TUSCALOOSA, Ala. — No, that record isn’t wrong.
Mississippi State really is 7-2 with six straight wins heading into Bryant-Denny Stadium on Saturday night.
Now 19th in the BCS standings in the second year of the Dan Mullen era, the Bulldogs found an edge using old-fashioned principles with a new-fangled twist.
Using some of the same ideology Mullen used as the offensive coordinator at Florida when Tim Tebow made history, Mississippi State’s offense likes to run, deceive and throw when you’re not expecting it.
What started as a two-quarterback offense turned into Chris Relf’s show, and the Montgomery product knows how to run the ball.
Facing an athletic quarterback creates several issues. It starts with finding the right member of the scout team to mimic the actions of Relf on a roster full of traditional drop-back passers. Fortunately for Alabama coach Nick Saban, he recruited a jack-of-all trades athlete in true freshman Blake Sims, who can play in the secondary and was a high school quarterback.
“(Sims) did a lot of these same kinds of plays in high school, has been the guy that’s filled in,” Saban said. “Phillip (Sims) does a good job of it too because he’s very athletic and big and strong. So we’ve gotten a decent picture of it in the past when we needed to.”
The Bulldogs average 218.7 yards per game on the ground to rank third in the SEC and support a passing game that isn’t quite on the same level. Through the air, Mississippi State is the 10th-best team statistically in the SEC (164.6 yards per game) and 101st nationally.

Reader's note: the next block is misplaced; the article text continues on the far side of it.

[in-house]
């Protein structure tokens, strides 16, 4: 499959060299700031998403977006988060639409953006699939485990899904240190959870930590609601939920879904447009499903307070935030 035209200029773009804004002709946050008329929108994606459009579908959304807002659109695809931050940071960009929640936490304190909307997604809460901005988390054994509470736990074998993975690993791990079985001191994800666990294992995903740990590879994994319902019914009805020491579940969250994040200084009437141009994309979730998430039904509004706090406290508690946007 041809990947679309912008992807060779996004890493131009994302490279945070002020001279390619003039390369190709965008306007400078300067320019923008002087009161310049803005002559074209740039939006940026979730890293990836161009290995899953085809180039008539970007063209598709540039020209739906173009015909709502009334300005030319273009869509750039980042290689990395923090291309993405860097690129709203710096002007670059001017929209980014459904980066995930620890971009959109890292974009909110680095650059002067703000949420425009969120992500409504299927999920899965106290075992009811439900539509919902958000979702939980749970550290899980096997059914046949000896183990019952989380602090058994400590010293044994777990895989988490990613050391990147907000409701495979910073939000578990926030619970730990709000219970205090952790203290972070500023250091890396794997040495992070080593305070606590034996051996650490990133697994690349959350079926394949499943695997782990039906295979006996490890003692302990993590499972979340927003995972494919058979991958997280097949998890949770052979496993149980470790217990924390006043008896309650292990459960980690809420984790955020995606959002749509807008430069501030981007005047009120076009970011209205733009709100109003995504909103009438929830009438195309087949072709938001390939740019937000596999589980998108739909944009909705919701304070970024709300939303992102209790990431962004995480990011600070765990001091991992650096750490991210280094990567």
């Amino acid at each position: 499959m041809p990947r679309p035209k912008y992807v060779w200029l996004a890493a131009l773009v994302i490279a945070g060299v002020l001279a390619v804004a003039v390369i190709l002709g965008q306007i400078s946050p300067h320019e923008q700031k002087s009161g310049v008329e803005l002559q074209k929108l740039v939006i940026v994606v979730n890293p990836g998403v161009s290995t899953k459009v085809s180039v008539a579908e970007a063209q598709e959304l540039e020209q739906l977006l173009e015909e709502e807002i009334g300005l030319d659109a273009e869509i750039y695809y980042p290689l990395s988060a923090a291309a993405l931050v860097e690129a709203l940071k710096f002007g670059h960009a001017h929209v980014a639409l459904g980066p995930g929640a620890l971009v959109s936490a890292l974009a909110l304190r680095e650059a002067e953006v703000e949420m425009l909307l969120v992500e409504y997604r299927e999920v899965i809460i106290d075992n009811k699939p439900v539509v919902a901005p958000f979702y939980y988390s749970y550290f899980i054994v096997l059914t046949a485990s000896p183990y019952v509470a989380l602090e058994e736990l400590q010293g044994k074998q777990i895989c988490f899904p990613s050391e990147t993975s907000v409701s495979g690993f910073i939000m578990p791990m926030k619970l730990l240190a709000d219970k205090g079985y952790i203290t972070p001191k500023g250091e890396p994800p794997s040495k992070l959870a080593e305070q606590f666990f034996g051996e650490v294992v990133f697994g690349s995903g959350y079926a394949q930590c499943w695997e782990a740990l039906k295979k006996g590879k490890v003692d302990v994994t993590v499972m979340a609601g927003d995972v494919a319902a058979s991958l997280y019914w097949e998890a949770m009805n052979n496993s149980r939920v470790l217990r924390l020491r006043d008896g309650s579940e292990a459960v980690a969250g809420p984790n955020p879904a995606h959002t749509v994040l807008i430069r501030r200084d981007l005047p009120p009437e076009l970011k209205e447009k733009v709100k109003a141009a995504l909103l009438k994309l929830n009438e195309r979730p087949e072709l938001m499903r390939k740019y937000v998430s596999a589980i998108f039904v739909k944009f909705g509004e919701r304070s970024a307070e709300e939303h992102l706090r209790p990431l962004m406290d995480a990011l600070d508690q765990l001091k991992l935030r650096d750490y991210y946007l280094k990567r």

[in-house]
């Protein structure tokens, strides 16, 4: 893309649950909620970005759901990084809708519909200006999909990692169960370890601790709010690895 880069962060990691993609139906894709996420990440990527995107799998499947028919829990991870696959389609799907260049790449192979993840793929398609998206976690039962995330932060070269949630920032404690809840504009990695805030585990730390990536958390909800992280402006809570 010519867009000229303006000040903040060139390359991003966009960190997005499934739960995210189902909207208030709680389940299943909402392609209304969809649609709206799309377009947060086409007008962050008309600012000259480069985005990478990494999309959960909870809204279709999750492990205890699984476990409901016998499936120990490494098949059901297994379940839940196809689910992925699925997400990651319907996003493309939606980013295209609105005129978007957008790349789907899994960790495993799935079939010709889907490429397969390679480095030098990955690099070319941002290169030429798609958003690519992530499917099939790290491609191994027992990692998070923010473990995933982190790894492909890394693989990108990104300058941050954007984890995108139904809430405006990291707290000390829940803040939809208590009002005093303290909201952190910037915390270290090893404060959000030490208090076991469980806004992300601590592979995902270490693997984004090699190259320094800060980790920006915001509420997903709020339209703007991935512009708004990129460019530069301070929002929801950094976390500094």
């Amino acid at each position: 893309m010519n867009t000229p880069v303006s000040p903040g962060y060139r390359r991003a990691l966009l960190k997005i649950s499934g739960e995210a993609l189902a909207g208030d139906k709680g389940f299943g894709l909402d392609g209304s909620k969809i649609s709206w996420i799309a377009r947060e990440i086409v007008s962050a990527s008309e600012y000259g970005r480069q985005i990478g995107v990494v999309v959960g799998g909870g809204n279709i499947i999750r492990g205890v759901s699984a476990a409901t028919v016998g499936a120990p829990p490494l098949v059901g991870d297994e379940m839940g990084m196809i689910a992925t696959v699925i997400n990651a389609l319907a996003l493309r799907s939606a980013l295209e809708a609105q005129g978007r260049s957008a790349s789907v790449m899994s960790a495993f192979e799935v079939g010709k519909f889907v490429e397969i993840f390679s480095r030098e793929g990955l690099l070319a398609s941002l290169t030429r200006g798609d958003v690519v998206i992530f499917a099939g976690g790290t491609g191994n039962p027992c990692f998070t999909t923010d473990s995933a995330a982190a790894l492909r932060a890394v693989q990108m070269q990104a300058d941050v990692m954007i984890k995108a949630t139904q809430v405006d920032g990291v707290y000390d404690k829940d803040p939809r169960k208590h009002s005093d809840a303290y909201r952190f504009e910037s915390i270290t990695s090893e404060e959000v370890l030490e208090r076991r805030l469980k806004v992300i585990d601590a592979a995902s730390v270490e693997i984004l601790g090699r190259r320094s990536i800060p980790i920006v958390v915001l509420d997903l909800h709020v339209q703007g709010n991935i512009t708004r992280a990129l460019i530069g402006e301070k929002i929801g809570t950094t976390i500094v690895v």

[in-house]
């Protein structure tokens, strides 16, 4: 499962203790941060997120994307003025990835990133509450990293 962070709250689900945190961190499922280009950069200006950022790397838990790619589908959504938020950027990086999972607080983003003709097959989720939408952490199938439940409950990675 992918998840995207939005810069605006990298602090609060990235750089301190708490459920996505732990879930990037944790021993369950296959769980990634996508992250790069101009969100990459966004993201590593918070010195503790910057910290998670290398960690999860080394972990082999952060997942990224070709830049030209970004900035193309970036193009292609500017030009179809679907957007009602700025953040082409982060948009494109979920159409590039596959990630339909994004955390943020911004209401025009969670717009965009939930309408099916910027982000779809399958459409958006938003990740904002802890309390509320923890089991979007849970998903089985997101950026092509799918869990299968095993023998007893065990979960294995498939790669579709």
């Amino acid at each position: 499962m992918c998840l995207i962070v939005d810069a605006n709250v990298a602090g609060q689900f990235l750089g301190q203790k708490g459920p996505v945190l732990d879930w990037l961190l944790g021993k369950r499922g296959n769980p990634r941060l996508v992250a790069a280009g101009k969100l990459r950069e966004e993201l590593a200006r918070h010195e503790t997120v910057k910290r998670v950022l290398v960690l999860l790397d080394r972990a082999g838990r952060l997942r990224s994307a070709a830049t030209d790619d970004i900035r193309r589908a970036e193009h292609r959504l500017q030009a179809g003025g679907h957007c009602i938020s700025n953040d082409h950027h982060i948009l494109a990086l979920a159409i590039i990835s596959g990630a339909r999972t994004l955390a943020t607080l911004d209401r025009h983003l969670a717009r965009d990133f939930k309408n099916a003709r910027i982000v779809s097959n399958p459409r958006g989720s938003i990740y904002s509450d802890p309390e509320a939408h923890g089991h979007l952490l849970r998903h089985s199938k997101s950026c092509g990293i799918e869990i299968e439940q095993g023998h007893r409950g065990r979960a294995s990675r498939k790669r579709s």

Facing the Tide defense known for stopping the run will take a special effort that Mullen acknowledged must come Saturday. Working in the Bulldogs’ favor is a scheme that tests the edges of the run defense that saw major breakdowns in the second half of Alabama’s loss at LSU.
The Bulldogs, who had a bye last week, certainly saw that and took note.
“You have to be a little creative to do that, and we are going to perform at a high level,” Mullen told reporters Monday in Starkville. “When you run the football, your margin for error is smaller. When you’re running the football, you have to execute at a very high level, and we’re going to have to have great performance from our offensive line.”
Alabama linebacker Dont’a Hightower knows the deception is coming.
“They do a lot of things — a lot of eye candy,” Hightower said.
That includes using offensive linemen as decoys. Hightower said the Bulldogs will pull a guard on a play-action pass as an example of a complex method of confusing defenses.
Running back Vick Ballard is Mississippi State’s main threat to gash a defense with his feet. Ballard ranks seventh in the SEC with 77.4 yards per game and 6.7 yards per run.
“I had a lot of respect for (Anthony) Dixon last year in terms of being a big, strong physical back, so I was saying to myself ‘I’m glad that guy’s gone,’ ” Saban said. “The guys they have carrying it this year have really good ability, probably a little more speed and explosiveness. They are in a lot of what you would call three-back runs.”